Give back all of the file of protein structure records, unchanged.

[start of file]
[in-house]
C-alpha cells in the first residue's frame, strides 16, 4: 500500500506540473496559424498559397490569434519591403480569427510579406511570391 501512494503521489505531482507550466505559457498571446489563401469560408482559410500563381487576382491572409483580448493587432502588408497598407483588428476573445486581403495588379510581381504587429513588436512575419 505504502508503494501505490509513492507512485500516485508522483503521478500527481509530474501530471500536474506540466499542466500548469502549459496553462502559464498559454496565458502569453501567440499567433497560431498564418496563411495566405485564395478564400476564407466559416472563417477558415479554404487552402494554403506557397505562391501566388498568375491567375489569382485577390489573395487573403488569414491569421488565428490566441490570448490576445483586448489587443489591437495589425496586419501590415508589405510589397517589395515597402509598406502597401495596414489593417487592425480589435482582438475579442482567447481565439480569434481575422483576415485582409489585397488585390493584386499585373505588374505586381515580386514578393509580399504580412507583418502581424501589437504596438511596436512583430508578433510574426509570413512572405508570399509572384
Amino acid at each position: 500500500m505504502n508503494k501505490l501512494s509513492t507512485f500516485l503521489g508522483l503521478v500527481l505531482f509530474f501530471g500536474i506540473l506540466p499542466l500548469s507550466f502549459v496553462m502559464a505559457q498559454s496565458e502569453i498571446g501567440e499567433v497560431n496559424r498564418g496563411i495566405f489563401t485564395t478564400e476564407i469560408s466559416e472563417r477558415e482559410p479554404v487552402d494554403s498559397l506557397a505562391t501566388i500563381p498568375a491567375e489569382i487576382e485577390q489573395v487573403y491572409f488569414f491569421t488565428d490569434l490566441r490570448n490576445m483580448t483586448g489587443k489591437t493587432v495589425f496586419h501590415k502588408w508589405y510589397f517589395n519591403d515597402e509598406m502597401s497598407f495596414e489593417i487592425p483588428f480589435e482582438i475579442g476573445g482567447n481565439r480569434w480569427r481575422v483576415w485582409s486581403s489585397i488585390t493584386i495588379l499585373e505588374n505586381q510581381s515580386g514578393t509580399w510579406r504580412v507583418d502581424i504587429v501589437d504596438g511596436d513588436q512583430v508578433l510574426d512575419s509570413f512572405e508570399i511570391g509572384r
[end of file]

[in-house]
C-alpha cells in the first residue's frame, strides 16, 4: 500500500506540473496559424498559397490569434519591403480569427510579406511570391 501512494503521489505531482507550466505559457498571446489563401469560408482559410500563381487576382491572409483580448493587432502588408497598407483588428476573445486581403495588379510581381504587429513588436512575419 505504502508503494501505490509513492507512485500516485508522483503521478500527481509530474501530471500536474506540466499542466500548469502549459496553462502559464498559454496565458502569453501567440499567433497560431498564418496563411495566405485564395478564400476564407466559416472563417477558415479554404487552402494554403506557397505562391501566388498568375491567375489569382485577390489573395487573403488569414491569421488565428490566441490570448490576445483586448489587443489591437495589425496586419501590415508589405510589397517589395515597402509598406502597401495596414489593417487592425480589435482582438475579442482567447481565439480569434481575422483576415485582409489585397488585390493584386499585373505588374505586381515580386514578393509580399504580412507583418502581424501589437504596438511596436512583430508578433510574426509570413512572405508570399509572384
Amino acid at each position: 500500500m505504502n508503494k501505490l501512494s509513492t507512485f500516485l503521489g508522483l503521478v500527481l505531482f509530474f501530471g500536474i506540473l506540466p499542466l500548469s507550466f502549459v496553462m502559464a505559457q498559454s496565458e502569453i498571446g501567440e499567433v497560431n496559424r498564418g496563411i495566405f489563401t485564395t478564400e476564407i469560408s466559416e472563417r477558415e482559410p479554404v487552402d494554403s498559397l506557397a505562391t501566388i500563381p498568375a491567375e489569382i487576382e485577390q489573395v487573403y491572409f488569414f491569421t488565428d490569434l490566441r490570448n490576445m483580448t483586448g489587443k489591437t493587432v495589425f496586419h501590415k502588408w508589405y510589397f517589395n519591403d515597402e509598406m502597401s497598407f495596414e489593417i487592425p483588428f480589435e482582438i475579442g476573445g482567447n481565439r480569434w480569427r481575422v483576415w485582409s486581403s489585397i488585390t493584386i495588379l499585373e505588374n505586381q510581381s515580386g514578393t509580399w510579406r504580412v507583418d502581424i504587429v501589437d504596438g511596436d513588436q512583430v508578433l510574426d512575419s509570413f512572405e508570399i511570391g509572384r